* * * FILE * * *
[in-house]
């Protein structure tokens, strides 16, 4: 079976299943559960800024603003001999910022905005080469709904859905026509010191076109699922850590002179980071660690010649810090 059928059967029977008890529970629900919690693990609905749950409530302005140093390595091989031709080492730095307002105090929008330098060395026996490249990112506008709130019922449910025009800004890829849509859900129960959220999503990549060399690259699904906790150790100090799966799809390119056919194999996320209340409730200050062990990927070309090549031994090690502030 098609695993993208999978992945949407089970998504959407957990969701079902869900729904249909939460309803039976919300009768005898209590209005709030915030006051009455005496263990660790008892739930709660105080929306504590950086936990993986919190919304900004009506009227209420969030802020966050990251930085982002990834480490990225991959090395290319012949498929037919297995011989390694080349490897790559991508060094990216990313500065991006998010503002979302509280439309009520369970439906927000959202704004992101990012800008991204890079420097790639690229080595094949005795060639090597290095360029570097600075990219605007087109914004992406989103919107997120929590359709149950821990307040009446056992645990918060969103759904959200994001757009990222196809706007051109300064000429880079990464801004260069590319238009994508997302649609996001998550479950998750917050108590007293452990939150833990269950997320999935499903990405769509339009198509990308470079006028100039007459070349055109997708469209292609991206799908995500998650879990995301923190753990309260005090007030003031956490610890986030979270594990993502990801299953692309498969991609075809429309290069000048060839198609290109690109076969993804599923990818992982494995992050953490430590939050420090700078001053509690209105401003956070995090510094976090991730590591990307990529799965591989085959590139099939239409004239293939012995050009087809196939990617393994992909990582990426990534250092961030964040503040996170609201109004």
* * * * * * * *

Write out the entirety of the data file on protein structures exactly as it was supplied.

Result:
[in-house]
């Protein structure tokens, strides 16, 4: 079976299943559960800024603003001999910022905005080469709904859905026509010191076109699922850590002179980071660690010649810090 059928059967029977008890529970629900919690693990609905749950409530302005140093390595091989031709080492730095307002105090929008330098060395026996490249990112506008709130019922449910025009800004890829849509859900129960959220999503990549060399690259699904906790150790100090799966799809390119056919194999996320209340409730200050062990990927070309090549031994090690502030 098609695993993208999978992945949407089970998504959407957990969701079902869900729904249909939460309803039976919300009768005898209590209005709030915030006051009455005496263990660790008892739930709660105080929306504590950086936990993986919190919304900004009506009227209420969030802020966050990251930085982002990834480490990225991959090395290319012949498929037919297995011989390694080349490897790559991508060094990216990313500065991006998010503002979302509280439309009520369970439906927000959202704004992101990012800008991204890079420097790639690229080595094949005795060639090597290095360029570097600075990219605007087109914004992406989103919107997120929590359709149950821990307040009446056992645990918060969103759904959200994001757009990222196809706007051109300064000429880079990464801004260069590319238009994508997302649609996001998550479950998750917050108590007293452990939150833990269950997320999935499903990405769509339009198509990308470079006028100039007459070349055109997708469209292609991206799908995500998650879990995301923190753990309260005090007030003031956490610890986030979270594990993502990801299953692309498969991609075809429309290069000048060839198609290109690109076969993804599923990818992982494995992050953490430590939050420090700078001053509690209105401003956070995090510094976090991730590591990307990529799965591989085959590139099939239409004239293939012995050009087809196939990617393994992909990582990426990534250092961030964040503040996170609201109004």